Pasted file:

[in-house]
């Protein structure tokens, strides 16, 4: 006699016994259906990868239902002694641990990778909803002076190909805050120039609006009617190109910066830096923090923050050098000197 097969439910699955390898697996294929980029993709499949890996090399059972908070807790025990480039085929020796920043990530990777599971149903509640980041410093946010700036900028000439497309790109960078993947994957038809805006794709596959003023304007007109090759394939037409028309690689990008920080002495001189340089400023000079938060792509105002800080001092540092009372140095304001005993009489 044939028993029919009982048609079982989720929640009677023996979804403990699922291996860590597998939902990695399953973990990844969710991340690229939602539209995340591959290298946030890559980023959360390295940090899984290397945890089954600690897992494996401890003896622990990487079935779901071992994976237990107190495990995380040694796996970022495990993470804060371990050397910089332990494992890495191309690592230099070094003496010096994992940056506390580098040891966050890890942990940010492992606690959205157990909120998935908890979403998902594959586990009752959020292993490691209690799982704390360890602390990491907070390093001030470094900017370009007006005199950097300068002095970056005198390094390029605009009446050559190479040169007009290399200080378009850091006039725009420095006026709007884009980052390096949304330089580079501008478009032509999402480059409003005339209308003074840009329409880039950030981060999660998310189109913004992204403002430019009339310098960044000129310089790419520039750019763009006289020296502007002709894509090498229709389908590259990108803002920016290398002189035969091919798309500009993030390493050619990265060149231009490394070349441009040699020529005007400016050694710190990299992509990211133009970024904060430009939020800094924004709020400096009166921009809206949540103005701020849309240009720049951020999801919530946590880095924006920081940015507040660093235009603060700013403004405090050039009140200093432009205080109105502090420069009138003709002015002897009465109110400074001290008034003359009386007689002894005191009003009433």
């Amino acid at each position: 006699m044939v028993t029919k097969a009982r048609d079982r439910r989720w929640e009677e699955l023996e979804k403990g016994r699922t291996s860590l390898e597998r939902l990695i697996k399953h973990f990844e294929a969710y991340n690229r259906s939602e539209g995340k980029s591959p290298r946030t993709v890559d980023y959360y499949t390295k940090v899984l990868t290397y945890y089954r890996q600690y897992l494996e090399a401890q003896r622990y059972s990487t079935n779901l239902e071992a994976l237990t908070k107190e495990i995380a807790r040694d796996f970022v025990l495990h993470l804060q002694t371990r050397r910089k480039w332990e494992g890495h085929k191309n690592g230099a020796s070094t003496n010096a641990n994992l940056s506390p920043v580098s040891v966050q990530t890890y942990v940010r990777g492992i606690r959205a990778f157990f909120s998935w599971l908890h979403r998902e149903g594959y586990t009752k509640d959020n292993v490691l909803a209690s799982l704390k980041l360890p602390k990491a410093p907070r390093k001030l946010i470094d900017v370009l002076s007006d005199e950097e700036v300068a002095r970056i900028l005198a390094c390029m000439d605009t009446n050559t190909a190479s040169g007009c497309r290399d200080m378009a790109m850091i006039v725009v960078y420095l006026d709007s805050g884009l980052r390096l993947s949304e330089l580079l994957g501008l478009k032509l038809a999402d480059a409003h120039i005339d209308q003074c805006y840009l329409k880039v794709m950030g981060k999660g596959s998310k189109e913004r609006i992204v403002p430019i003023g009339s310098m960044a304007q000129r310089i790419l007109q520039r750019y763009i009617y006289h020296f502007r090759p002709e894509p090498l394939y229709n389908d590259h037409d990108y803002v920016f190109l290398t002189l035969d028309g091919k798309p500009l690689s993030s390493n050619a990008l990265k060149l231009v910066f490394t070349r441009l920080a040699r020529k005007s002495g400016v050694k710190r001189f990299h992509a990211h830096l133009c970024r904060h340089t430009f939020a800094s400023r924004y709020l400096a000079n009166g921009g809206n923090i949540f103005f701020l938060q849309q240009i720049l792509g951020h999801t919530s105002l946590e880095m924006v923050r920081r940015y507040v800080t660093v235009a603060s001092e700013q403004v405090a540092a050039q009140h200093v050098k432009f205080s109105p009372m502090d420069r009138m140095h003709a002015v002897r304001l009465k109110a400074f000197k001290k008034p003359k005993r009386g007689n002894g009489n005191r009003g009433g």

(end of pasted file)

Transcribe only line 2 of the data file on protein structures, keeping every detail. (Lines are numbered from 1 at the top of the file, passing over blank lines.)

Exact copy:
């Protein structure tokens, strides 16, 4: 006699016994259906990868239902002694641990990778909803002076190909805050120039609006009617190109910066830096923090923050050098000197 097969439910699955390898697996294929980029993709499949890996090399059972908070807790025990480039085929020796920043990530990777599971149903509640980041410093946010700036900028000439497309790109960078993947994957038809805006794709596959003023304007007109090759394939037409028309690689990008920080002495001189340089400023000079938060792509105002800080001092540092009372140095304001005993009489 044939028993029919009982048609079982989720929640009677023996979804403990699922291996860590597998939902990695399953973990990844969710991340690229939602539209995340591959290298946030890559980023959360390295940090899984290397945890089954600690897992494996401890003896622990990487079935779901071992994976237990107190495990995380040694796996970022495990993470804060371990050397910089332990494992890495191309690592230099070094003496010096994992940056506390580098040891966050890890942990940010492992606690959205157990909120998935908890979403998902594959586990009752959020292993490691209690799982704390360890602390990491907070390093001030470094900017370009007006005199950097300068002095970056005198390094390029605009009446050559190479040169007009290399200080378009850091006039725009420095006026709007884009980052390096949304330089580079501008478009032509999402480059409003005339209308003074840009329409880039950030981060999660998310189109913004992204403002430019009339310098960044000129310089790419520039750019763009006289020296502007002709894509090498229709389908590259990108803002920016290398002189035969091919798309500009993030390493050619990265060149231009490394070349441009040699020529005007400016050694710190990299992509990211133009970024904060430009939020800094924004709020400096009166921009809206949540103005701020849309240009720049951020999801919530946590880095924006920081940015507040660093235009603060700013403004405090050039009140200093432009205080109105502090420069009138003709002015002897009465109110400074001290008034003359009386007689002894005191009003009433």